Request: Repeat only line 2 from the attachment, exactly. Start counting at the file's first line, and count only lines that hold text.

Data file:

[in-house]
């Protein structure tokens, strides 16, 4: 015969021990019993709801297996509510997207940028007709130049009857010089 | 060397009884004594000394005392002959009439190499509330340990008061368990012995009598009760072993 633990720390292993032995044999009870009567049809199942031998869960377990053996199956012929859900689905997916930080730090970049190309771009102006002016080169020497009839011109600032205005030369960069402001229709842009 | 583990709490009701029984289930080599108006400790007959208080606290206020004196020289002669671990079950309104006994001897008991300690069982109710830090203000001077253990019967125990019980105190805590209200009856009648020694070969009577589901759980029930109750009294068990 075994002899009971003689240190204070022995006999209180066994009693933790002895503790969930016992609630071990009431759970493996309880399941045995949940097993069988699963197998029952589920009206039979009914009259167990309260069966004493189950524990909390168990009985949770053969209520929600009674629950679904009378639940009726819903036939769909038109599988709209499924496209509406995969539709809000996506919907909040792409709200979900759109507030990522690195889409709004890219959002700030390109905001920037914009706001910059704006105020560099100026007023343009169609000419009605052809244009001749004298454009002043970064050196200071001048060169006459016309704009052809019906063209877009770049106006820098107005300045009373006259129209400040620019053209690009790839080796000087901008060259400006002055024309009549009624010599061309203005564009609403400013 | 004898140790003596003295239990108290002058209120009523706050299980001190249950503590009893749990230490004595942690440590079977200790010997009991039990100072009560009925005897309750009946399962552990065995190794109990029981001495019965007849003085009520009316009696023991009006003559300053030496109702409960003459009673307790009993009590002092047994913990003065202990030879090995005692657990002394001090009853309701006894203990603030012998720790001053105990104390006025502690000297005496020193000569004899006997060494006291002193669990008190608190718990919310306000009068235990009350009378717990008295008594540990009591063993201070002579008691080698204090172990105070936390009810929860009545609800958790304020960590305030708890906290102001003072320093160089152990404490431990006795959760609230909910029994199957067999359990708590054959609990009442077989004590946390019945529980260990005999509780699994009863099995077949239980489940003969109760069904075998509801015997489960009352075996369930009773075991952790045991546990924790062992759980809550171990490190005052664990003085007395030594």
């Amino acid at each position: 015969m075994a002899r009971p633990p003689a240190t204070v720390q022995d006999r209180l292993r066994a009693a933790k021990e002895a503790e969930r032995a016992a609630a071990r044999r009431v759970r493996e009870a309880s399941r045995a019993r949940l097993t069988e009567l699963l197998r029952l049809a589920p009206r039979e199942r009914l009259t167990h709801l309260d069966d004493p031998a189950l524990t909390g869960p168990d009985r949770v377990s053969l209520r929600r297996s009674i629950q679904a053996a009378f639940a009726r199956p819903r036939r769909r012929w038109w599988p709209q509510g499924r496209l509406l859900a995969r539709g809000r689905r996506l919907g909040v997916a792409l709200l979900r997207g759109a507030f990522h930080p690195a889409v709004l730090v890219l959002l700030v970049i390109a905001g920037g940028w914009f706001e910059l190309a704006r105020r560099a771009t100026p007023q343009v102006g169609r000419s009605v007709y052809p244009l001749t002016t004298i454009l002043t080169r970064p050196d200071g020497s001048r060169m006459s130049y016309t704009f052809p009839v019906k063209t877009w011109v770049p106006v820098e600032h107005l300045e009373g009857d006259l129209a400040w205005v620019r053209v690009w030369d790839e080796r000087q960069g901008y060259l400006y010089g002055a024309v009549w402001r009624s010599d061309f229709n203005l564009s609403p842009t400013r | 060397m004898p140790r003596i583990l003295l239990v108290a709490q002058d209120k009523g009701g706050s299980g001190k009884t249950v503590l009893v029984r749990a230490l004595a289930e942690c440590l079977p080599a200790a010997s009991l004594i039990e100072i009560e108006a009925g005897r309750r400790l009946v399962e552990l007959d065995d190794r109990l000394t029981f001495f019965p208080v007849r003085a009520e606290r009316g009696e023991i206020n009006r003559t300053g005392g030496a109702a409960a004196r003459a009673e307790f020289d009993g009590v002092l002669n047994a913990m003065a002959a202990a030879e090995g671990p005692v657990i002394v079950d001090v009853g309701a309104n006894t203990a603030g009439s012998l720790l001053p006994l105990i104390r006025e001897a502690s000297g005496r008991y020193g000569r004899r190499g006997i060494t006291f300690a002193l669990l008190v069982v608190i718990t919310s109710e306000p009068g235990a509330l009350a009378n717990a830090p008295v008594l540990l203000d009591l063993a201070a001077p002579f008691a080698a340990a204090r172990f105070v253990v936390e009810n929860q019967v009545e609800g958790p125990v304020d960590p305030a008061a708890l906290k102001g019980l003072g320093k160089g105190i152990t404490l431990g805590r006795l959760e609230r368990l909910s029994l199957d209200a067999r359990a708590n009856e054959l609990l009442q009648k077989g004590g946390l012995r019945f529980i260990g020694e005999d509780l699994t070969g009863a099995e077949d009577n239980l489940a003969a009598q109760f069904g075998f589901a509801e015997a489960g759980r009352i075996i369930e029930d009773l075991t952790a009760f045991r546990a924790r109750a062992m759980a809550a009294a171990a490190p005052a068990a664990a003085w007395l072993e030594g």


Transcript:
């Protein structure tokens, strides 16, 4: 015969021990019993709801297996509510997207940028007709130049009857010089 | 060397009884004594000394005392002959009439190499509330340990008061368990012995009598009760072993 633990720390292993032995044999009870009567049809199942031998869960377990053996199956012929859900689905997916930080730090970049190309771009102006002016080169020497009839011109600032205005030369960069402001229709842009 | 583990709490009701029984289930080599108006400790007959208080606290206020004196020289002669671990079950309104006994001897008991300690069982109710830090203000001077253990019967125990019980105190805590209200009856009648020694070969009577589901759980029930109750009294068990 075994002899009971003689240190204070022995006999209180066994009693933790002895503790969930016992609630071990009431759970493996309880399941045995949940097993069988699963197998029952589920009206039979009914009259167990309260069966004493189950524990909390168990009985949770053969209520929600009674629950679904009378639940009726819903036939769909038109599988709209499924496209509406995969539709809000996506919907909040792409709200979900759109507030990522690195889409709004890219959002700030390109905001920037914009706001910059704006105020560099100026007023343009169609000419009605052809244009001749004298454009002043970064050196200071001048060169006459016309704009052809019906063209877009770049106006820098107005300045009373006259129209400040620019053209690009790839080796000087901008060259400006002055024309009549009624010599061309203005564009609403400013 | 004898140790003596003295239990108290002058209120009523706050299980001190249950503590009893749990230490004595942690440590079977200790010997009991039990100072009560009925005897309750009946399962552990065995190794109990029981001495019965007849003085009520009316009696023991009006003559300053030496109702409960003459009673307790009993009590002092047994913990003065202990030879090995005692657990002394001090009853309701006894203990603030012998720790001053105990104390006025502690000297005496020193000569004899006997060494006291002193669990008190608190718990919310306000009068235990009350009378717990008295008594540990009591063993201070002579008691080698204090172990105070936390009810929860009545609800958790304020960590305030708890906290102001003072320093160089152990404490431990006795959760609230909910029994199957067999359990708590054959609990009442077989004590946390019945529980260990005999509780699994009863099995077949239980489940003969109760069904075998509801015997489960009352075996369930009773075991952790045991546990924790062992759980809550171990490190005052664990003085007395030594």